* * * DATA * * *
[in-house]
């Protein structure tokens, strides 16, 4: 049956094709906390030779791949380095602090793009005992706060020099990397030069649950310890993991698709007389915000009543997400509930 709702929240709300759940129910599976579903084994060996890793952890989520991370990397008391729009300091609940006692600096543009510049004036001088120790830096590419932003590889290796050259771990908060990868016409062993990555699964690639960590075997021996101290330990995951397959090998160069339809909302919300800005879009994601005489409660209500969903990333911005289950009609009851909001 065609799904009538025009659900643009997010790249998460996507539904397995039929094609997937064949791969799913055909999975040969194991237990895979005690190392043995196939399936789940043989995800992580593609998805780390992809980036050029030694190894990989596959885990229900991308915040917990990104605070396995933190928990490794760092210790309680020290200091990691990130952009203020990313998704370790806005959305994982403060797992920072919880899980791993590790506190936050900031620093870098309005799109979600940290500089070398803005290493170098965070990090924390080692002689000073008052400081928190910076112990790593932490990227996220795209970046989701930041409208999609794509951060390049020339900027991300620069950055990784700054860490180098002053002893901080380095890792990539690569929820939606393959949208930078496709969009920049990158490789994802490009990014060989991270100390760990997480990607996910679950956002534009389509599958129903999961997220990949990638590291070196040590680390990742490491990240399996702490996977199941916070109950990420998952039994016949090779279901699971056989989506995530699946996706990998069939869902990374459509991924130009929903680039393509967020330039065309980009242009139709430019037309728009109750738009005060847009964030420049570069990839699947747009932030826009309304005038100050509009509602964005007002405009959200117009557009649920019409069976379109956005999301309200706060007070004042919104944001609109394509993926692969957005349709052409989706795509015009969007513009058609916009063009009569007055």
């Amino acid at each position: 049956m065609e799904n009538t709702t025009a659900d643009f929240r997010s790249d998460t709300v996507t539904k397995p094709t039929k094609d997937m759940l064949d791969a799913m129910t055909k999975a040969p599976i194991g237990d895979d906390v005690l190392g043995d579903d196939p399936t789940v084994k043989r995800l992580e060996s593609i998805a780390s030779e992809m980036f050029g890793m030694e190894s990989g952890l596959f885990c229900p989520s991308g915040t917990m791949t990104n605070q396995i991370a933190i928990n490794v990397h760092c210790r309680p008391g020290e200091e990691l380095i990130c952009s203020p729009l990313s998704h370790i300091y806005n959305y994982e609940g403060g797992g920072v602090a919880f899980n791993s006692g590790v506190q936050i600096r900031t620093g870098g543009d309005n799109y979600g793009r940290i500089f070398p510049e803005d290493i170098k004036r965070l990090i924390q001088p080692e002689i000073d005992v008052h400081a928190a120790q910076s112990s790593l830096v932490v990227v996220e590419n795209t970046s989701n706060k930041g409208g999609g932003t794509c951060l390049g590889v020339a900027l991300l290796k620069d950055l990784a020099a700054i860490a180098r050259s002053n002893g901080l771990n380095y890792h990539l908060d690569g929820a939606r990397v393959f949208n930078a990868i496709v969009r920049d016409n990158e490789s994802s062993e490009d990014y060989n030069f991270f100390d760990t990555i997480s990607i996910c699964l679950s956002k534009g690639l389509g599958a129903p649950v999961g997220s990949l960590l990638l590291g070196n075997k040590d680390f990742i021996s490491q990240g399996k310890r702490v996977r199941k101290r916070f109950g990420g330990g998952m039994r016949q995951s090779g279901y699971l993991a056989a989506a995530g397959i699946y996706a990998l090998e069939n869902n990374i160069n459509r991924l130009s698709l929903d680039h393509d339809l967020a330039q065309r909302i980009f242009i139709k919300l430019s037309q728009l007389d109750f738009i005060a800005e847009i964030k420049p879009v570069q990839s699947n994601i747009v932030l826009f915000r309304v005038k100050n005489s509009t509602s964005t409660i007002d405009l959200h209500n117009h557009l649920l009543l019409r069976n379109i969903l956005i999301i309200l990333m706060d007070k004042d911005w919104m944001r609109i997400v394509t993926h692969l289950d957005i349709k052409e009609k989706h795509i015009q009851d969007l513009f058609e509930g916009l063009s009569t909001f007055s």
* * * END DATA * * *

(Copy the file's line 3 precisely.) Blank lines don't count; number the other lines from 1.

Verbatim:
């Amino acid at each position: 049956m065609e799904n009538t709702t025009a659900d643009f929240r997010s790249d998460t709300v996507t539904k397995p094709t039929k094609d997937m759940l064949d791969a799913m129910t055909k999975a040969p599976i194991g237990d895979d906390v005690l190392g043995d579903d196939p399936t789940v084994k043989r995800l992580e060996s593609i998805a780390s030779e992809m980036f050029g890793m030694e190894s990989g952890l596959f885990c229900p989520s991308g915040t917990m791949t990104n605070q396995i991370a933190i928990n490794v990397h760092c210790r309680p008391g020290e200091e990691l380095i990130c952009s203020p729009l990313s998704h370790i300091y806005n959305y994982e609940g403060g797992g920072v602090a919880f899980n791993s006692g590790v506190q936050i600096r900031t620093g870098g543009d309005n799109y979600g793009r940290i500089f070398p510049e803005d290493i170098k004036r965070l990090i924390q001088p080692e002689i000073d005992v008052h400081a928190a120790q910076s112990s790593l830096v932490v990227v996220e590419n795209t970046s989701n706060k930041g409208g999609g932003t794509c951060l390049g590889v020339a900027l991300l290796k620069d950055l990784a020099a700054i860490a180098r050259s002053n002893g901080l771990n380095y890792h990539l908060d690569g929820a939606r990397v393959f949208n930078a990868i496709v969009r920049d016409n990158e490789s994802s062993e490009d990014y060989n030069f991270f100390d760990t990555i997480s990607i996910c699964l679950s956002k534009g690639l389509g599958a129903p649950v999961g997220s990949l960590l990638l590291g070196n075997k040590d680390f990742i021996s490491q990240g399996k310890r702490v996977r199941k101290r916070f109950g990420g330990g998952m039994r016949q995951s090779g279901y699971l993991a056989a989506a995530g397959i699946y996706a990998l090998e069939n869902n990374i160069n459509r991924l130009s698709l929903d680039h393509d339809l967020a330039q065309r909302i980009f242009i139709k919300l430019s037309q728009l007389d109750f738009i005060a800005e847009i964030k420049p879009v570069q990839s699947n994601i747009v932030l826009f915000r309304v005038k100050n005489s509009t509602s964005t409660i007002d405009l959200h209500n117009h557009l649920l009543l019409r069976n379109i969903l956005i999301i309200l990333m706060d007070k004042d911005w919104m944001r609109i997400v394509t993926h692969l289950d957005i349709k052409e009609k989706h795509i015009q009851d969007l513009f058609e509930g916009l063009s009569t909001f007055s």